Contrast – Try different combinations of colour/paper. That’s an obvious one really.
Closed – If the outline is broken, try closing it with a pen that matches your ink. Alternatively you could try the acetate overlay technique as shown here – http://www.youtube.com/watch?v=lgyn-VtwDIQ&list=UUtxikHf3olTw1xn-m-keCqw.

I should also say that I have been surprised on occasion by attempting a scan that I thought would not work but then it did, or it worked in a way that I wasn’t expecting.

For example, in the next example, there were two surprises for me.

Cutting Hand Stamped Images Using Direct Cut On The Brother Scan N Cut - 17

For the cut on the left, as there was a gap in the line between the lid and the jar, I anticipated that the machine would cut this as two separate shapes however it cut it as one.

For the cut on the right, I mis-stamped the outline so the machine ignored that and tried to find an alternate closed outline, which was the central area of the jar.

For me, this actually turned out well as I have now realised that I can isolate areas of specific stamps by leaving gaps in outlines that I don’t want – bit of a billy bonus really :)

Anyway, before I go I feel it only right to remind you that these are not ‘rules’ to prevent you from using certain stamps and nor are they ‘failings’ of the machine – they are instead my own findings and experiences of working with the Scan N Cut (which I love) that I hope will help you to achieve greater results and give you more confidence in using the Direct Cut feature.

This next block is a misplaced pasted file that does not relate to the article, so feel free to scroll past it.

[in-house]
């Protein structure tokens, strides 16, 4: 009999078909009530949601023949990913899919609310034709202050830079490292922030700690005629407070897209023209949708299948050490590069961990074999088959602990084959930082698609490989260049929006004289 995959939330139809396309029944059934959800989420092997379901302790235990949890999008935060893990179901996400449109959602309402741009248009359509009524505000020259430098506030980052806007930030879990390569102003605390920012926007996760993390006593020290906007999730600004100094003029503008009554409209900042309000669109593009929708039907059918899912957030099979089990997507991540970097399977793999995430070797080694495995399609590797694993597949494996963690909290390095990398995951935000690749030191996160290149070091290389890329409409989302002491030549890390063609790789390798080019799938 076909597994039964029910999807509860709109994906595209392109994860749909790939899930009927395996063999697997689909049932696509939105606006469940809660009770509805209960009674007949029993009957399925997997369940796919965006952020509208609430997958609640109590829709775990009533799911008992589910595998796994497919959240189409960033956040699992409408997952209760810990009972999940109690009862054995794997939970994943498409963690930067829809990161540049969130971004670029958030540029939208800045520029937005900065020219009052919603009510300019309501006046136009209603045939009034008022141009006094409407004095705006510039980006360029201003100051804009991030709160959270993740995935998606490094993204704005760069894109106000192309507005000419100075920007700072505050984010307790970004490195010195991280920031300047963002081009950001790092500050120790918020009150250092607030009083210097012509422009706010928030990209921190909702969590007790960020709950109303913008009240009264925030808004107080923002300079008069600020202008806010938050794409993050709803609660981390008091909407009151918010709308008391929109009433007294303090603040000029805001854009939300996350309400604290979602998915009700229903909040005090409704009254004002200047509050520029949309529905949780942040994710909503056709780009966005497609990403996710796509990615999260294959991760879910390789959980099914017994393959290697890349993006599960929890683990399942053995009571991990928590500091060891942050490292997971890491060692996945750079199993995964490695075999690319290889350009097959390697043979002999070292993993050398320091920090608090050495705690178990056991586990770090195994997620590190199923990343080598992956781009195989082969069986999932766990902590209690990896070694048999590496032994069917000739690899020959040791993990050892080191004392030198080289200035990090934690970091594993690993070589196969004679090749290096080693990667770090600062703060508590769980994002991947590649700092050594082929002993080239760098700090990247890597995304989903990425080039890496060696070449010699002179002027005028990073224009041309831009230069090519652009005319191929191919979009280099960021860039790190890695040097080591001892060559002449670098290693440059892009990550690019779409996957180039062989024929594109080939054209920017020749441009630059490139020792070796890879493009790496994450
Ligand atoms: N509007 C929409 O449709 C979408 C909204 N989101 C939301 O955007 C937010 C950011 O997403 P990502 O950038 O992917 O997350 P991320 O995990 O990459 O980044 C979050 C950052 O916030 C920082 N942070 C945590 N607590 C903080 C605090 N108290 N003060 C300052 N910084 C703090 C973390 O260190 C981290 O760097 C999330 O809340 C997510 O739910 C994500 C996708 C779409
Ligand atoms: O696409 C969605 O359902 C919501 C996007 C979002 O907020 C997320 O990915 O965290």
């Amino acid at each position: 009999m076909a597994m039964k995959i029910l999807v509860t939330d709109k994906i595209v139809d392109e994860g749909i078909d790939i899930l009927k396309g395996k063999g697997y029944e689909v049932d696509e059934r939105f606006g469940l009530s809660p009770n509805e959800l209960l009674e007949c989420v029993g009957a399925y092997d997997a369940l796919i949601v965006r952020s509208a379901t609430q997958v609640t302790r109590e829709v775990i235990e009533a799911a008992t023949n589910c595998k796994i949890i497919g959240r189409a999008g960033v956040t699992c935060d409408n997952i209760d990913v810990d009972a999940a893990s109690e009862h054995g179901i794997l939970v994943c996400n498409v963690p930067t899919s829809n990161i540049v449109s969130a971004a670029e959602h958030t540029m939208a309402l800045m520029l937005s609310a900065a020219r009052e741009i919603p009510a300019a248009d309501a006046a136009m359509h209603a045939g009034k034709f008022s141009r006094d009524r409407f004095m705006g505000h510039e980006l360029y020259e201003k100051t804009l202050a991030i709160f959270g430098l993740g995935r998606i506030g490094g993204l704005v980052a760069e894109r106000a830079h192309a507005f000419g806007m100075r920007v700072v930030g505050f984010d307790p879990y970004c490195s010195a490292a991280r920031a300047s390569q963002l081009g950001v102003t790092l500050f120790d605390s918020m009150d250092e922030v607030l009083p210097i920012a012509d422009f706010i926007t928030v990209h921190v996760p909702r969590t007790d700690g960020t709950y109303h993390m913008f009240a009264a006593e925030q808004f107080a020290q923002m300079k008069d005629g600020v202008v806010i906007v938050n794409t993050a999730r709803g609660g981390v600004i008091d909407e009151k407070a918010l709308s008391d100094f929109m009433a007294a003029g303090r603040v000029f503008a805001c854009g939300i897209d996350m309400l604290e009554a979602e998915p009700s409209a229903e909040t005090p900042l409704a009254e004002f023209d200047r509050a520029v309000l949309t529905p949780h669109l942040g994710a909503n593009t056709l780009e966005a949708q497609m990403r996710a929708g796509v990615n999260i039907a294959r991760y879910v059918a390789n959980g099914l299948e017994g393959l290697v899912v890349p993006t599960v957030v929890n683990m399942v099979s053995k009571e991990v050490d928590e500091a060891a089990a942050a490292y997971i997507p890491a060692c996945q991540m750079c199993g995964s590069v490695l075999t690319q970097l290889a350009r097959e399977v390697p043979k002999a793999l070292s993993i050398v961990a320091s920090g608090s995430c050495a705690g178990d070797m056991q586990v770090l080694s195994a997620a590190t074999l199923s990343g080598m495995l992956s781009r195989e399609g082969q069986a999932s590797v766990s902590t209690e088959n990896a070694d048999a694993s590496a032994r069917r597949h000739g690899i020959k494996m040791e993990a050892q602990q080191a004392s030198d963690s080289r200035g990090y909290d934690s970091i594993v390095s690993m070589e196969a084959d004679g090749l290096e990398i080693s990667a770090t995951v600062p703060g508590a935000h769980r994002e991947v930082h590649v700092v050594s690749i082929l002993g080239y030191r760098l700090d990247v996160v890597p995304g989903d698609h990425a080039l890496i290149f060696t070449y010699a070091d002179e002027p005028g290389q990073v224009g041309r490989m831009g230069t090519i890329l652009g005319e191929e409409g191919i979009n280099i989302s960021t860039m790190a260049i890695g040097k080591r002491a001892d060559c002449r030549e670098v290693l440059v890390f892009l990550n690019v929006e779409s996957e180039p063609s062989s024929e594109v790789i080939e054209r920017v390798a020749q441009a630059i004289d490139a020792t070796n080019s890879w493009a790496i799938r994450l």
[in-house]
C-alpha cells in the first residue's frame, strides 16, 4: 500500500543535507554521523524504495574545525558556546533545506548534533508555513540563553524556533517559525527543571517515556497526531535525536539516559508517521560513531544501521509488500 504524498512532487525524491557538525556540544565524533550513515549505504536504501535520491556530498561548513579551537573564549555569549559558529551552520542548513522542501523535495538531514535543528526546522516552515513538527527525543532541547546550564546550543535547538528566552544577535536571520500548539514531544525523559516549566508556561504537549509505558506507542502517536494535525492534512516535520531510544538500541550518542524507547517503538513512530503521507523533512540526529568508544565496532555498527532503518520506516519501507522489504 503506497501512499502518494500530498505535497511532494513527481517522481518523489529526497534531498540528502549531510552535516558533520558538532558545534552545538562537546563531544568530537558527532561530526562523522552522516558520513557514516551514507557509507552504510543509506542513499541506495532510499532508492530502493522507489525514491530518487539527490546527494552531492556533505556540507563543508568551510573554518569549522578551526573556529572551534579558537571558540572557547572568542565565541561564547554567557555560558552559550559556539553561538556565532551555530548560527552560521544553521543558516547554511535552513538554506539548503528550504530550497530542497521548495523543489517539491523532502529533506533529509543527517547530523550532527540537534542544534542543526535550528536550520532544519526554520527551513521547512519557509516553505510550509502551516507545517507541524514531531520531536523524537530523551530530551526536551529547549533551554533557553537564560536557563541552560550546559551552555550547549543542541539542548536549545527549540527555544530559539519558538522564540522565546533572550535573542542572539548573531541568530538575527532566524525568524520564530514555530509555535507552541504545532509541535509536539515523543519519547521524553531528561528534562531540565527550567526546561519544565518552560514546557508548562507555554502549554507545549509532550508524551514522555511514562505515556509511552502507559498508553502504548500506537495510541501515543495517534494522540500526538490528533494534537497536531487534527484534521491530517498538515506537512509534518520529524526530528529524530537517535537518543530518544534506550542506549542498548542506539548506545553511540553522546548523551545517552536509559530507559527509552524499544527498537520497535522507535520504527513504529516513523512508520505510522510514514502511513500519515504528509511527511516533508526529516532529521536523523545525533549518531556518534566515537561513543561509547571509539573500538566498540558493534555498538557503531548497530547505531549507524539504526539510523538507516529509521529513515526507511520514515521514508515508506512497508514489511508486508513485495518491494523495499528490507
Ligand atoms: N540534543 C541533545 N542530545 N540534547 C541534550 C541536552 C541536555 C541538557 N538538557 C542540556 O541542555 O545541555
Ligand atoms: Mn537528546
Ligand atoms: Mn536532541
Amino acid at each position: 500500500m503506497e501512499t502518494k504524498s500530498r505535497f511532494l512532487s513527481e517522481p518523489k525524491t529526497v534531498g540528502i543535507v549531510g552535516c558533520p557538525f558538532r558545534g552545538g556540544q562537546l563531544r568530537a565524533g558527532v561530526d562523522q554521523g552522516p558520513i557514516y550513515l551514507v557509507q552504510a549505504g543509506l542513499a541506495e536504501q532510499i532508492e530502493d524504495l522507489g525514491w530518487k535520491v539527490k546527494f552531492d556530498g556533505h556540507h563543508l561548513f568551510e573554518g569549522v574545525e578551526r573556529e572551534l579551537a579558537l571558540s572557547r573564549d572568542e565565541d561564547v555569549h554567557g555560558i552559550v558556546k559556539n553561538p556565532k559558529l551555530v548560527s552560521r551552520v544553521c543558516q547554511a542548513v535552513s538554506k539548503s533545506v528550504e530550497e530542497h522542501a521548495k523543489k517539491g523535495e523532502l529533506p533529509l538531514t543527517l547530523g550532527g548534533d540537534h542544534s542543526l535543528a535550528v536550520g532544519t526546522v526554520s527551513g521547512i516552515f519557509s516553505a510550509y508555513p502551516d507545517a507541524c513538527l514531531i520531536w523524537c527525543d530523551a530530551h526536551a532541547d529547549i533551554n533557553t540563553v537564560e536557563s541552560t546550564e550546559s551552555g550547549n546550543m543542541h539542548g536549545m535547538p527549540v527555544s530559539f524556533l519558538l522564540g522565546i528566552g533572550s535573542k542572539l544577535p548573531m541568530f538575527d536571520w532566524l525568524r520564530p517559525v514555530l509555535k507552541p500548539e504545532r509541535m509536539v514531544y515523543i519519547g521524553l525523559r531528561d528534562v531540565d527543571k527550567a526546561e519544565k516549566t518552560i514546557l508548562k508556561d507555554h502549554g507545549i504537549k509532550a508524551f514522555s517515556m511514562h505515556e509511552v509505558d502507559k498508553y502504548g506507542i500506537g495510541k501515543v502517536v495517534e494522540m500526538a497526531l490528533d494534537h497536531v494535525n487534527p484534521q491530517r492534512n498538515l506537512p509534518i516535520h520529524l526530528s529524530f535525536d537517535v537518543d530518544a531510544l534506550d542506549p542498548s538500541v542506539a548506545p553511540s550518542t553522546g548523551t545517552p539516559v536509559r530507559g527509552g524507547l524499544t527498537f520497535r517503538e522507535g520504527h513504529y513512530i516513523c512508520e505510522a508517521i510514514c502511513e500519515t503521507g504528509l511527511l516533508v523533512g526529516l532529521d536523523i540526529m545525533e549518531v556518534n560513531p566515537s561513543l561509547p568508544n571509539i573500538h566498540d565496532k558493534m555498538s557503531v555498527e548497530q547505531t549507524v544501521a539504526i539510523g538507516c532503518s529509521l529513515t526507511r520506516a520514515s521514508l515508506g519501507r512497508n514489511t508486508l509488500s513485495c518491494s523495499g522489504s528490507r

In conclusion, I shall leave you with this thought – give it a go or you will never know.

Don’t forget, this particular feature does not store the outline and therefore should be fine for cutting out the majority of designs however please remember to gain permission if you are planning to sell (for whatever reason) your hand-stamped (and cut out) creations from the copyright owners.

Right, that’s me about done here. I am sure that I have only scratched the surface but hope that I have helped enlighten some of you who may not have got to grips with it yet and that you are now equipped to make more informed choices. If however you have any further questions, comments or tips of your own about this feature then please feel free to pop them in the comments section below.

That’s it for this post. Thank you for reading and I’ll see you next time fellow scanners!

J :)

Now where did I put those Jaffa Cakes?

40 responses to Scan It Saturday – Cutting Hand Stamped Images Using The Direct Cut Feature On The Brother Scan N Cut

  1.